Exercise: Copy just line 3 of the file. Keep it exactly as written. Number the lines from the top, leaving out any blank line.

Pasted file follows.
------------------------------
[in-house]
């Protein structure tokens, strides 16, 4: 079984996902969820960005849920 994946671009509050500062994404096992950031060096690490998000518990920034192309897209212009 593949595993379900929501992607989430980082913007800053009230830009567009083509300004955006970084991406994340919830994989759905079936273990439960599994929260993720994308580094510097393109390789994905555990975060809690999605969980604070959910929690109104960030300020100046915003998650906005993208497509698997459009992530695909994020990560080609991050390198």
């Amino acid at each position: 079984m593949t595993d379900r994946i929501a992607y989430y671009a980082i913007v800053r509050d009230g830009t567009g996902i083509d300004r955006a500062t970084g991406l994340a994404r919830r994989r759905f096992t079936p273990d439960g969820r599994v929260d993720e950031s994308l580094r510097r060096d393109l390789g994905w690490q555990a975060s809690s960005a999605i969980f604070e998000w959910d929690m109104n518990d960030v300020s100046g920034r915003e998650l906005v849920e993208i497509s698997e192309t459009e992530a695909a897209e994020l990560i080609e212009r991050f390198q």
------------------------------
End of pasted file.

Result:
């Amino acid at each position: 079984m593949t595993d379900r994946i929501a992607y989430y671009a980082i913007v800053r509050d009230g830009t567009g996902i083509d300004r955006a500062t970084g991406l994340a994404r919830r994989r759905f096992t079936p273990d439960g969820r599994v929260d993720e950031s994308l580094r510097r060096d393109l390789g994905w690490q555990a975060s809690s960005a999605i969980f604070e998000w959910d929690m109104n518990d960030v300020s100046g920034r915003e998650l906005v849920e993208i497509s698997e192309t459009e992530a695909a897209e994020l990560i080609e212009r991050f390198q």